Scene News: Melbourne Rhythm & Blues legends The BREADMAKERS release new album!

Recorded by Mikey Young, The Breadmakers is the band’s first album in over a decade, and their seventh album in a “career” that how lasted over three decades. It includes a version of The Marksmen’s lost 1966 Australian classic “Moonshine”.

Rhythm’n’Blues ravers THE BREADMAKERS are a Melbourne institution and have an international fan-base that views them as Australian icons. Formed back in 1989, they became mainstays on the garage-rock underground, and unlikely heroes on the Fitzroy/Collingwood indie scene in the ‘90s. (Regulars at The Evelyn, Punters Club and The Tote, they’d often cross the river for gigs at The Great Britain, The Corner and The Espy, even The Continental.) They’ve released six previous albums and undertaken countless overseas trips, the most recent to Spain in early 2019.

They’ve played countless Garage festivals and Weekenders across Europe, and Japan, sharing bills with the likes of The Monks, Thee Headcoats, The Mummies, Guitar Wolf and Teengenerate. Here at home they’ve shared stages with the likes of The Pretty Things, The Stems, Southern Culture on the Skids, The Aints and every ‘60s-inspired group who has passed through. They’ve done The Big Day Out, Meredith Music Festival, and, appropriately enough, the Zoo! They’ve built a reputation based on consistency and reliability; always loose, but always fun.

The band was first formed by members of early garage-rock outfits including The Puritans, Bo-Weevils and Cracked Jaffers from Melbourne and The Unheard from Wollongong. They used – and continue to use – vintage instruments and amps. The intention was to play an authentic style of mostly Southern R’n’B like their heroes The Rolling Stones had attempted in their early days.

Amazingly that was 31 years ago. At that point, The Stones themselves had only recently clocked up their 25th anniversary. In their first 25+ years, The Stones had progressed from R&B through all manner of rock and pop styles, even disco. The Breadmakers, in their 30+ years, have barely progressed at all! They still sound like they should be sharing a bill with The Pink Finks, Rising Sons and Spinning Wheels at the Wild Colonial Club in 1965.

Whilst their early records were recorded in mono at the legendary Preston studios with crazed rockabilly & blues producer/engineer Graeme Thomas, The Breadmakers have at least progressed in that department. These days they record with Mikey Young of Eddy Current Suppression Ring, who has had a hand in a record by just about every young punk band that has mattered over the last 15 years or so. Mikey’s actually been playing keyboards with The Breadmakers on and off for some time now, having befriended them when working at Corduroy, the infamous vinyl pressing plant that Breadmakers bass man Cadillac Slim aka Nick Phillips ran back in the ‘90s. (That was back when no one cared about vinyl of course; Nick went out of business before everyone caught on.) Mikey recorded the new album in a beach shack on the cliffs of Sorrento back beach (as he does) and has captured the immediacy and energy of The Breadmakers’ sound like never before.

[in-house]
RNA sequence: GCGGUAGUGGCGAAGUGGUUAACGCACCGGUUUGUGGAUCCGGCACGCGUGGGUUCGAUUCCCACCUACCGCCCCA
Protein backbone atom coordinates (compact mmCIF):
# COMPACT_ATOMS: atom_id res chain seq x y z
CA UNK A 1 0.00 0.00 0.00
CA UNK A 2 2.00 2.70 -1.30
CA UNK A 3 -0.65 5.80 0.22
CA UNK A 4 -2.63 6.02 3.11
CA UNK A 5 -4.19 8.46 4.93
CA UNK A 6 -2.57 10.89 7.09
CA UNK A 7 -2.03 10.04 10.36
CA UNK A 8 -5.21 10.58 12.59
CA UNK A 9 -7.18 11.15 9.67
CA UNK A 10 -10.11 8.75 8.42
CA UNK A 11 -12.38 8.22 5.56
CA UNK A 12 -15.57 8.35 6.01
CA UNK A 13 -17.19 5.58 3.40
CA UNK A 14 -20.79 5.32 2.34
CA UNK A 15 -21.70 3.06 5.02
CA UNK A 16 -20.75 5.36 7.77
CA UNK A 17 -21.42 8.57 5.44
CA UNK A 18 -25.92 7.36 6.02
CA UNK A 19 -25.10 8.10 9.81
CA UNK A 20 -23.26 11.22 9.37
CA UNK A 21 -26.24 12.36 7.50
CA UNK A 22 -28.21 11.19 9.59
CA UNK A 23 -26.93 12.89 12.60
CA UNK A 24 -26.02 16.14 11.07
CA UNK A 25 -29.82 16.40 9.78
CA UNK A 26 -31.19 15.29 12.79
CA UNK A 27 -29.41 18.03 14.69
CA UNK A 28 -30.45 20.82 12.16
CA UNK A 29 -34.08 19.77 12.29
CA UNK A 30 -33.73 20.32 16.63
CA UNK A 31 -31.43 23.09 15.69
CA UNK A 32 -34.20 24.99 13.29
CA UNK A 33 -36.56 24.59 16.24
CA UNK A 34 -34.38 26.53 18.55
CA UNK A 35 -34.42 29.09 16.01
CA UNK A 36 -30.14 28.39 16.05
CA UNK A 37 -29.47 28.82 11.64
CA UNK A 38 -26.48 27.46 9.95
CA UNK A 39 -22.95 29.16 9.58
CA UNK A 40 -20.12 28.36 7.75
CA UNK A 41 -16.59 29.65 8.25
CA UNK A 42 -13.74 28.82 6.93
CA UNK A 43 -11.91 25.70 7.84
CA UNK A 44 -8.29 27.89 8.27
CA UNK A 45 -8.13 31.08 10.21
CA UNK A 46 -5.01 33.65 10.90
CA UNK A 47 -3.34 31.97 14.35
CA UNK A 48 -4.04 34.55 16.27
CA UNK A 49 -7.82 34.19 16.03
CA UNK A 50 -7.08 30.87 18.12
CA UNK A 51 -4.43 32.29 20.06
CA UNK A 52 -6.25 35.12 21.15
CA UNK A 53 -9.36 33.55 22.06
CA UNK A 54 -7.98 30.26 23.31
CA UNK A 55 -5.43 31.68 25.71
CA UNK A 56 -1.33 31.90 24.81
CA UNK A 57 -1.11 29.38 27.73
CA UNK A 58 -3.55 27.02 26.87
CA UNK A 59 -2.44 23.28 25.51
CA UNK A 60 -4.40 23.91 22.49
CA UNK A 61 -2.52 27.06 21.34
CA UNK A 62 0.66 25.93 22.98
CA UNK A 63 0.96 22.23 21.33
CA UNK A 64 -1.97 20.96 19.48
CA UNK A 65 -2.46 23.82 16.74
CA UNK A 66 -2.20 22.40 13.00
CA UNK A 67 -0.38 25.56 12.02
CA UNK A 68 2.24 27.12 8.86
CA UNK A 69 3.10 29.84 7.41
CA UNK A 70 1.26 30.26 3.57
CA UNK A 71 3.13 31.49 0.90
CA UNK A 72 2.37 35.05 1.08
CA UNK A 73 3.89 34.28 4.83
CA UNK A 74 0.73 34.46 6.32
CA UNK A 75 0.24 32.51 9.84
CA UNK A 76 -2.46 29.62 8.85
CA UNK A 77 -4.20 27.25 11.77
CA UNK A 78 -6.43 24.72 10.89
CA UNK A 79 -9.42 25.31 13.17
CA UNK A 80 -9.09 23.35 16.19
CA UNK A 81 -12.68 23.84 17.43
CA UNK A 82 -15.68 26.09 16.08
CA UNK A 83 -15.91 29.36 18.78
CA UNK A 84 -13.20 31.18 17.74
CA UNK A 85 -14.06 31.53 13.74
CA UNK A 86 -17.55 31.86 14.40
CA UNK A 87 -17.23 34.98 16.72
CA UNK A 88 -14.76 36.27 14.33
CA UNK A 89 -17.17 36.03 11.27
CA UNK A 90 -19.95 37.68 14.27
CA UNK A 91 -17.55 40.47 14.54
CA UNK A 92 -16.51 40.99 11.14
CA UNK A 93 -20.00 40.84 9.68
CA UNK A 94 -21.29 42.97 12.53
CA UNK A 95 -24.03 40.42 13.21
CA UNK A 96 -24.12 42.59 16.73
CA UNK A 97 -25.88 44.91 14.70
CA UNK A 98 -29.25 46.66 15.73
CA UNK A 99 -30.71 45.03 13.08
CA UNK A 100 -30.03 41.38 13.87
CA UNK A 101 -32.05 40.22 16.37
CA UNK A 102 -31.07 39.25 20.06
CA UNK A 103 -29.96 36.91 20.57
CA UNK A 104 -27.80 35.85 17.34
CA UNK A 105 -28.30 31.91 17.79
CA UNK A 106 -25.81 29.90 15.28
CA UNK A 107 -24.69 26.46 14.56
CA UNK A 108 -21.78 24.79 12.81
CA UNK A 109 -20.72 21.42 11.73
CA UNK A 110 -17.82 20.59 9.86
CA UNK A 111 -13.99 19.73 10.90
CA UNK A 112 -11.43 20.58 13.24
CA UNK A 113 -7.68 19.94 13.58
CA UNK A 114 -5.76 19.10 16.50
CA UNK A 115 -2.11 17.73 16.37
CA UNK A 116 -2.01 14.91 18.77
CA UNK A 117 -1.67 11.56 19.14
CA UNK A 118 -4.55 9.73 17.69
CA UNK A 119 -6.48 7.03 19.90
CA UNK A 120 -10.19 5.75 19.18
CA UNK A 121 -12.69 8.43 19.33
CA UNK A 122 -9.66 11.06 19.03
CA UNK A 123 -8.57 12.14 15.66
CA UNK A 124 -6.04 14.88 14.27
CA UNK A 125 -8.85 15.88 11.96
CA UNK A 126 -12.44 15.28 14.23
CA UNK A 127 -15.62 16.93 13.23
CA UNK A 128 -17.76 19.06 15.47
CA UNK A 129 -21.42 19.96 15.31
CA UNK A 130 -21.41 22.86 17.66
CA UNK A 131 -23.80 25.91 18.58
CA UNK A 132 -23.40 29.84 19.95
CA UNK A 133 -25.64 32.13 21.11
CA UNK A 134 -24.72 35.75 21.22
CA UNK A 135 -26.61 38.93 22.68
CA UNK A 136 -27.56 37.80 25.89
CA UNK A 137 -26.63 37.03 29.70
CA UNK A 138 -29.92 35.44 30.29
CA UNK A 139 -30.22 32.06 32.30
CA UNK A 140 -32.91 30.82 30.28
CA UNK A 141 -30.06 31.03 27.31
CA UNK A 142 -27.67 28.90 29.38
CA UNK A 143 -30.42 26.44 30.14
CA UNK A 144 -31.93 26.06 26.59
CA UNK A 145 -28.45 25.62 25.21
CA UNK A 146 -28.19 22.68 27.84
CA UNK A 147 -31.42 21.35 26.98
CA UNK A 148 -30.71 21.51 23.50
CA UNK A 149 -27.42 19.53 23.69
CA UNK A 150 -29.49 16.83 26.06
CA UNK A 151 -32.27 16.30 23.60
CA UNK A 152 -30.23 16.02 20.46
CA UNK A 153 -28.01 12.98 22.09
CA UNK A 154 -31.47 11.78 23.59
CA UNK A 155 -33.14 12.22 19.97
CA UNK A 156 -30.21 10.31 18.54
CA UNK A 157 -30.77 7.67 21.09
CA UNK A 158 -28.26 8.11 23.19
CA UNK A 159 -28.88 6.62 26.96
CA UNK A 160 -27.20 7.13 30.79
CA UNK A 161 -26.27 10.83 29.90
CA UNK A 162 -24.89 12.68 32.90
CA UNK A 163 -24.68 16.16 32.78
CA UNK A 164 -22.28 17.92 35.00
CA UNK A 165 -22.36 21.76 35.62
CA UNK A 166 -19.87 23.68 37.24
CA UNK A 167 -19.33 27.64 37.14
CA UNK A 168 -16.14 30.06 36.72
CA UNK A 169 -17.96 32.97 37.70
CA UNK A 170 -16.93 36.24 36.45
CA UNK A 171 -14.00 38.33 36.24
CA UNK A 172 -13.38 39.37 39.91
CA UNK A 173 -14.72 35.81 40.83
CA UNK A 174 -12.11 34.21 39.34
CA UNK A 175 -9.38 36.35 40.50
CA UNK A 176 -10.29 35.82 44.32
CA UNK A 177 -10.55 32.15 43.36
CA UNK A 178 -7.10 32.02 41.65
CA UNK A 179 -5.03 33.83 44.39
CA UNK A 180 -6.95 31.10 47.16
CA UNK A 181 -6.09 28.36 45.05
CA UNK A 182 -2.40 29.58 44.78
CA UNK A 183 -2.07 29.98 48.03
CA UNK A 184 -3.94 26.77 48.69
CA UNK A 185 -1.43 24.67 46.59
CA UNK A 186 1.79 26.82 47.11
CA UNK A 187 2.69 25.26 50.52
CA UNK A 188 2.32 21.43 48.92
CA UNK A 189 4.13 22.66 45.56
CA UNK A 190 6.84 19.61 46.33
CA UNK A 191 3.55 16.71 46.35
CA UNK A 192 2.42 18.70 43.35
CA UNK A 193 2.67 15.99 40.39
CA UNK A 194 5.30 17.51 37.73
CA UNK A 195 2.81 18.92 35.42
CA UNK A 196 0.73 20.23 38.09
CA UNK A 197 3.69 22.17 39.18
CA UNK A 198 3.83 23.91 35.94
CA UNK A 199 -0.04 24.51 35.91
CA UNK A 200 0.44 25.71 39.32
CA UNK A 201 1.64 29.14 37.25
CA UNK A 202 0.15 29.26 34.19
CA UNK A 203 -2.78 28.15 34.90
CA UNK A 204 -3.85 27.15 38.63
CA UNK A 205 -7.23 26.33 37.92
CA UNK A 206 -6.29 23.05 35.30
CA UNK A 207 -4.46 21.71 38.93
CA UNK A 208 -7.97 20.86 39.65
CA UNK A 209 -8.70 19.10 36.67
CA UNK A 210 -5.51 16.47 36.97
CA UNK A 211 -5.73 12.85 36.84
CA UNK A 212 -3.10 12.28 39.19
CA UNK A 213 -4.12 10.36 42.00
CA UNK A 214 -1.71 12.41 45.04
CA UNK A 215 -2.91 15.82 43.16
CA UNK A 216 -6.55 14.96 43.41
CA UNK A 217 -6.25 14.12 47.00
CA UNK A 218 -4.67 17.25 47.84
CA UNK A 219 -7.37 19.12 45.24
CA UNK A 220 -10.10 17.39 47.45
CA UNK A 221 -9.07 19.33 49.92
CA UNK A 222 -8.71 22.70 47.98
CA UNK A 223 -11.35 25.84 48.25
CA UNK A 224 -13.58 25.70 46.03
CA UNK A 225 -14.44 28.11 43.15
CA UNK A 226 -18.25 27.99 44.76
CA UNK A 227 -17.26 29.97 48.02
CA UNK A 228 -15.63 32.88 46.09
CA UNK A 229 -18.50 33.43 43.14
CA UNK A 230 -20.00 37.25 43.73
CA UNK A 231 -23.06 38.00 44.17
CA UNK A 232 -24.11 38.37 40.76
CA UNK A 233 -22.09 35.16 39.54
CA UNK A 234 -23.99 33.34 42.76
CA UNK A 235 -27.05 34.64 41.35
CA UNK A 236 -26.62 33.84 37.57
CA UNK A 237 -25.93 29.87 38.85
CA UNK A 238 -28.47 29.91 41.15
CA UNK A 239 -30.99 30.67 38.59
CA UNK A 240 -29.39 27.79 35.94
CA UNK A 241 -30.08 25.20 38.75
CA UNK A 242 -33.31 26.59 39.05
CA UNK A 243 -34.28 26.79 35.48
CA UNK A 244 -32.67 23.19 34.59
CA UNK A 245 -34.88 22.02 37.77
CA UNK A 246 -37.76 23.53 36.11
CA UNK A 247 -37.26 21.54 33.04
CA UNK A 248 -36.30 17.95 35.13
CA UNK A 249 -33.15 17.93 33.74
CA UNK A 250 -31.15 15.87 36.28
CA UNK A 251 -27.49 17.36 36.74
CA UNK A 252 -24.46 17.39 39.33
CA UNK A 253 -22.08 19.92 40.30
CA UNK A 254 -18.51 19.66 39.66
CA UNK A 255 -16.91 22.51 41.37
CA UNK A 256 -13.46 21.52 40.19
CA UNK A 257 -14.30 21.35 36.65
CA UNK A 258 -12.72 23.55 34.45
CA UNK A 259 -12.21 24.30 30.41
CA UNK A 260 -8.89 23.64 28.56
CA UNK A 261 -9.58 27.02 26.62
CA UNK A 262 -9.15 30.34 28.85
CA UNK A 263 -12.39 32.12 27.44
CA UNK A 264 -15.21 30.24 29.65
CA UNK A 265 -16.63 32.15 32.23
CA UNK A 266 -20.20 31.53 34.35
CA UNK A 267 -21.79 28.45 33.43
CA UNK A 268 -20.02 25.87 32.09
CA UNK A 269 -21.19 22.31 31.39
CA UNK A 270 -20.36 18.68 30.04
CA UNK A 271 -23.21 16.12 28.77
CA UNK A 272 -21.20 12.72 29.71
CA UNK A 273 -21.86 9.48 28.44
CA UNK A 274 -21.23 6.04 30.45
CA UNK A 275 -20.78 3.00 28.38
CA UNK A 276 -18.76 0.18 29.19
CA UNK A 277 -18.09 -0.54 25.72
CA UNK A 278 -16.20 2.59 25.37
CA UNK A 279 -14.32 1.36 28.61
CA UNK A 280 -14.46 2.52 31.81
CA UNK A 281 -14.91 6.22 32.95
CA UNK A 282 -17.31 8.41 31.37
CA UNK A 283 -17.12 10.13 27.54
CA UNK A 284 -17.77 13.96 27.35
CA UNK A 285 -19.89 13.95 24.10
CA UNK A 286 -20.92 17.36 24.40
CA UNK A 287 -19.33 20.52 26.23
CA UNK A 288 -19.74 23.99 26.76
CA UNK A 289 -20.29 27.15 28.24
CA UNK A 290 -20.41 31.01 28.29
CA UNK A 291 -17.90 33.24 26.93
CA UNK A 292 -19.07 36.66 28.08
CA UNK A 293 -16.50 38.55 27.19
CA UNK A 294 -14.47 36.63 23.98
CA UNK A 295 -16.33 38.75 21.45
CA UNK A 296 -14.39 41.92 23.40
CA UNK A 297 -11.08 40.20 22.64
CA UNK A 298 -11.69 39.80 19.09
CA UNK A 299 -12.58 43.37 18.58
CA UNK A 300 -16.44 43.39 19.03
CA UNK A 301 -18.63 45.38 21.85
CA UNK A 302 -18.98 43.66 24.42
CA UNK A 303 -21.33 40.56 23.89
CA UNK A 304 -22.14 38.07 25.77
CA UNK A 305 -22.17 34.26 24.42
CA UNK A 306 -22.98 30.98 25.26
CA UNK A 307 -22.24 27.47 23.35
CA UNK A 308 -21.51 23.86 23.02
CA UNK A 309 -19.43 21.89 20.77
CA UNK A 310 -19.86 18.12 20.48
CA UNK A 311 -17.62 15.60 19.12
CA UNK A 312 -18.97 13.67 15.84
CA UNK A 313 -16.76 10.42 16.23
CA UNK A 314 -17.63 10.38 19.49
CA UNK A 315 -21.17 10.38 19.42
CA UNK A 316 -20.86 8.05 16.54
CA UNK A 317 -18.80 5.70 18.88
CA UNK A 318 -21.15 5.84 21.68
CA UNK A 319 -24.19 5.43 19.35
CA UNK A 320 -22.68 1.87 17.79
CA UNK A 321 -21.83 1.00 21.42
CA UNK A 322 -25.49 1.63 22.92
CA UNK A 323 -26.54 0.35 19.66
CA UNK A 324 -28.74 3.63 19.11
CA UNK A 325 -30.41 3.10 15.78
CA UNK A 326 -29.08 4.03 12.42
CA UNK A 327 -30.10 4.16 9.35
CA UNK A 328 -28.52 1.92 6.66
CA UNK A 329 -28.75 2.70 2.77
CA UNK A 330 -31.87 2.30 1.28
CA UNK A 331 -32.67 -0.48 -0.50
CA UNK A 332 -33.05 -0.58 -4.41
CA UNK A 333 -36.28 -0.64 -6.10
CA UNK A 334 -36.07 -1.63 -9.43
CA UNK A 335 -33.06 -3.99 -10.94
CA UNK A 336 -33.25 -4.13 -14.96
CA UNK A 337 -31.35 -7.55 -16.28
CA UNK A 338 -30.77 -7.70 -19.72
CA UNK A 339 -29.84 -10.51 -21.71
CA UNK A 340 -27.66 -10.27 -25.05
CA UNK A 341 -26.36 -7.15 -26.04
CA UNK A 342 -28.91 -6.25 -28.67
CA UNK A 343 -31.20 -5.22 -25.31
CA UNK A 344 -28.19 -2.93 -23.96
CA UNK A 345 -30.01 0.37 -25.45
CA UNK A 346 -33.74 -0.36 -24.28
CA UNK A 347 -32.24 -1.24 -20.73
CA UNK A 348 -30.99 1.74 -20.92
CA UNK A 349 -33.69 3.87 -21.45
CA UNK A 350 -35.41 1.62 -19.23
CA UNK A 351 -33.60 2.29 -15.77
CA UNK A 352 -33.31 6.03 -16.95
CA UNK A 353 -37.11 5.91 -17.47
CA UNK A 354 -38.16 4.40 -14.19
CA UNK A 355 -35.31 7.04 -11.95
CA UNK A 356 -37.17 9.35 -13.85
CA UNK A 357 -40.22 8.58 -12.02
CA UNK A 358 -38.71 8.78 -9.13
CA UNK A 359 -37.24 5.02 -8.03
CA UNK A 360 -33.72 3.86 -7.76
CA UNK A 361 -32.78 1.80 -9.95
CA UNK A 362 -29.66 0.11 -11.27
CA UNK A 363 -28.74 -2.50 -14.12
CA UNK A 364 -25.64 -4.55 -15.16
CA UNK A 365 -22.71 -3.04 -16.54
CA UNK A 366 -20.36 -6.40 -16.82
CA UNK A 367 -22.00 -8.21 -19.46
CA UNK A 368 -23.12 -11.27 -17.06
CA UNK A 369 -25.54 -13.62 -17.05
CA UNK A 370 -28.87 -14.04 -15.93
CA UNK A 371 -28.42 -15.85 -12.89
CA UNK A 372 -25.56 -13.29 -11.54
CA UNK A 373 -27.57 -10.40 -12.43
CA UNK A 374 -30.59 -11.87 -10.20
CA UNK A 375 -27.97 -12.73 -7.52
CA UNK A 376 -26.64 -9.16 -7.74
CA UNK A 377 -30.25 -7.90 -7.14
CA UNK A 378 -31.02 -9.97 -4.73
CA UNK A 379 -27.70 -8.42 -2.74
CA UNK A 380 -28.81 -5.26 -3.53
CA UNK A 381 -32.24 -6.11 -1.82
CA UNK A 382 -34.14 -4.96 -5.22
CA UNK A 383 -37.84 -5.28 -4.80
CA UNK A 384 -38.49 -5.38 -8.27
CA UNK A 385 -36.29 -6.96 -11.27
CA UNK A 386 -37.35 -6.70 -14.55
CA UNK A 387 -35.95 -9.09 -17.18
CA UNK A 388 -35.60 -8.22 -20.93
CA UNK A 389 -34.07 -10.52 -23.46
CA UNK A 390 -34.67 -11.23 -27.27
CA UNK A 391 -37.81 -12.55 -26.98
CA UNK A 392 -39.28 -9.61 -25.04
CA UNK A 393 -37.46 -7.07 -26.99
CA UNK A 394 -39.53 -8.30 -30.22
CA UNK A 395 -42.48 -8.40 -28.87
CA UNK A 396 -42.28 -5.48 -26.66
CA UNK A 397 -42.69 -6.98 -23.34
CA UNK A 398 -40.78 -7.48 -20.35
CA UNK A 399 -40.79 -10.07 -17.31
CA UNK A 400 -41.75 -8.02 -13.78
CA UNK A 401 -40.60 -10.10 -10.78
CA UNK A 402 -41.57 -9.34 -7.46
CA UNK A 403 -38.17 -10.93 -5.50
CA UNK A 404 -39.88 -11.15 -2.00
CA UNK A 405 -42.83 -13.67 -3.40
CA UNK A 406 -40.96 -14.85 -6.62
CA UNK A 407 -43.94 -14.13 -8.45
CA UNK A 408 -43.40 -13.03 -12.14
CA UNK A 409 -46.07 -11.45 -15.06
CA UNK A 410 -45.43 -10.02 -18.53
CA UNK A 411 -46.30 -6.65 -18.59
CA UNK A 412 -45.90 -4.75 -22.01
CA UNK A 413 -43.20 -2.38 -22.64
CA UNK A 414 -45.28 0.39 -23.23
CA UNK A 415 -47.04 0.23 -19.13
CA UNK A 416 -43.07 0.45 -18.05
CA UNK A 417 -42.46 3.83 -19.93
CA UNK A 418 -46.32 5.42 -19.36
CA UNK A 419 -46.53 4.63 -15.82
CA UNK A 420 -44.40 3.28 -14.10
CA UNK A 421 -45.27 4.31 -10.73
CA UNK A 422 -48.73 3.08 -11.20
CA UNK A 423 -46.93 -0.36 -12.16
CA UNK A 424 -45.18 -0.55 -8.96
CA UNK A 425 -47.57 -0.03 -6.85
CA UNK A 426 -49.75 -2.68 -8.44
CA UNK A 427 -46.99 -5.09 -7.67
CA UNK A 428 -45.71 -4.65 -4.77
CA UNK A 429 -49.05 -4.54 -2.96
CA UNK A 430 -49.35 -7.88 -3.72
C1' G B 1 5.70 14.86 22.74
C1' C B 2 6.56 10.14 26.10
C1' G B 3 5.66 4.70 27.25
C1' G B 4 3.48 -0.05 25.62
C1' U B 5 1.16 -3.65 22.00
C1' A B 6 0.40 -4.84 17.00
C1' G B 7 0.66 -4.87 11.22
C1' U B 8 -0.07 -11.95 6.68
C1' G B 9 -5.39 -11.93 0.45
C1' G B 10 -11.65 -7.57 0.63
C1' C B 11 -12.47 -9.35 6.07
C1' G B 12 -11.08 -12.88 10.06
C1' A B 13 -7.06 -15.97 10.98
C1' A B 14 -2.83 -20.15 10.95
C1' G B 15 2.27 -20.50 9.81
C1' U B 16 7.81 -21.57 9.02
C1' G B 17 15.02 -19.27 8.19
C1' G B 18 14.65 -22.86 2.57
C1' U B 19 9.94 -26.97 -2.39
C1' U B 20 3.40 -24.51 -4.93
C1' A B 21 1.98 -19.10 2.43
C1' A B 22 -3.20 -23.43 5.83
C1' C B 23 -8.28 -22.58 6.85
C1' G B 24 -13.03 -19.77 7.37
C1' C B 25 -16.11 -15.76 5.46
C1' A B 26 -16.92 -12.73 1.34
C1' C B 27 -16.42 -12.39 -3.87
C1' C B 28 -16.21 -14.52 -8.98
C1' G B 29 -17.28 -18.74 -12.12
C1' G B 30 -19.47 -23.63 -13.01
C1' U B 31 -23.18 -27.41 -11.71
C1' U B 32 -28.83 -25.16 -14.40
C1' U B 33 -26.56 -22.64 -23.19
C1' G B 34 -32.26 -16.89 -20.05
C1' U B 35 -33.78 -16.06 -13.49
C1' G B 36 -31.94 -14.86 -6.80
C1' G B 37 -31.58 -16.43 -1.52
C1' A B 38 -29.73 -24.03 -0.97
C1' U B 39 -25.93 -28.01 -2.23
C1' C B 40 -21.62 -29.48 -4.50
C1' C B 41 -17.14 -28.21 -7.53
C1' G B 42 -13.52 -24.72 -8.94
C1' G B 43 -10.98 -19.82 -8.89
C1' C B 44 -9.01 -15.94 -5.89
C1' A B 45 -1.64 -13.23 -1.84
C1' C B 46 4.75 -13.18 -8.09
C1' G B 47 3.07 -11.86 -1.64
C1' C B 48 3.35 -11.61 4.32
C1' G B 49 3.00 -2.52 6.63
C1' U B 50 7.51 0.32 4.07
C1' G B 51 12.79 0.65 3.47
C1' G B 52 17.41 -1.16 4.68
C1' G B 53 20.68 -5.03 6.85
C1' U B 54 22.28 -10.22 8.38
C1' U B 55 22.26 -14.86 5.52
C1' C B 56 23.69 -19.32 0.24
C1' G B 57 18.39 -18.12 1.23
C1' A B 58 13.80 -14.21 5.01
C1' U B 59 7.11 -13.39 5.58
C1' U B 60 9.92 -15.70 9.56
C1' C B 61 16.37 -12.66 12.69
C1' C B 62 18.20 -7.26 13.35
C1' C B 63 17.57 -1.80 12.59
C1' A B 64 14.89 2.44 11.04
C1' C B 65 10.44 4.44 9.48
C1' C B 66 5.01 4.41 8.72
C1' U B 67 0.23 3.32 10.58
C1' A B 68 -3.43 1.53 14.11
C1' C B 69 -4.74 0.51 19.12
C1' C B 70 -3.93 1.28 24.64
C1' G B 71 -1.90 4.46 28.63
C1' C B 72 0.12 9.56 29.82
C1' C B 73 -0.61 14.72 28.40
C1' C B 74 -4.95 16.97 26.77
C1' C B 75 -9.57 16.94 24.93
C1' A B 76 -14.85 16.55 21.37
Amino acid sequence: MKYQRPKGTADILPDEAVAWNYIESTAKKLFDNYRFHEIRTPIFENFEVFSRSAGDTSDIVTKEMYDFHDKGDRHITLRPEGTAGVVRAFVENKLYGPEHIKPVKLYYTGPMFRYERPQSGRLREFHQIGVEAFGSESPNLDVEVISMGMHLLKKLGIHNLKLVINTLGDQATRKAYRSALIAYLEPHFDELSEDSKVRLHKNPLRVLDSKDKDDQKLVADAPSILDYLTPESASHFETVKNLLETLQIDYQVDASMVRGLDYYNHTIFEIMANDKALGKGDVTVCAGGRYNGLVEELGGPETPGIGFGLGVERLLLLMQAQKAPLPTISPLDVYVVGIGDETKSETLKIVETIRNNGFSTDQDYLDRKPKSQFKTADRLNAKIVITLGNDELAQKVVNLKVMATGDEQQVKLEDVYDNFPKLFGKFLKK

The new album, released on Germany’s Soundflat label, is the band’s first since 2008’s Night of The Cobra. It’s only their second album in over 20 years. It contains 10 new Breadmakers’ originals, including raucous toe-tapers like opener “Corner of My Eye” and “Monkey Do” which would’ve caught Stan Rofe’s ear back in the day, and a number of moody numbers like “The Savage” and “Swamped”. The album also includes a couple of fantastic covers. “Ain’t Goin’ Nowhere” was originally recorded in 1965 by Memphis teens Danny Burk & The Invaders; famed Sun Records session guitarist Roland James produced it. “Moonshine” is an Australian ‘60s garage classic; originally recorded by The Marksmen from Wollongong in 1966, the original 45 is one of the holy grail records of the era. The Breadmakers do them both justice.

Decked out in a stunning new cover illustration by drummer Scotty Lacey, and available on vinyl and digital download from Bandcamp (with a CD coming soon), The Breadmakers is The Breadmakers’ best album yet. They’ll get around to launching it in Melbourne – and no doubt hit the road again for parts unknown – when the episode of The Twilight Zone we’re living in has finished. In the meantime, they have 31 years of history and a great new album to talk about, so interested media types should get in touch.


THE BREADMAKERS is out NOW. Get it here.

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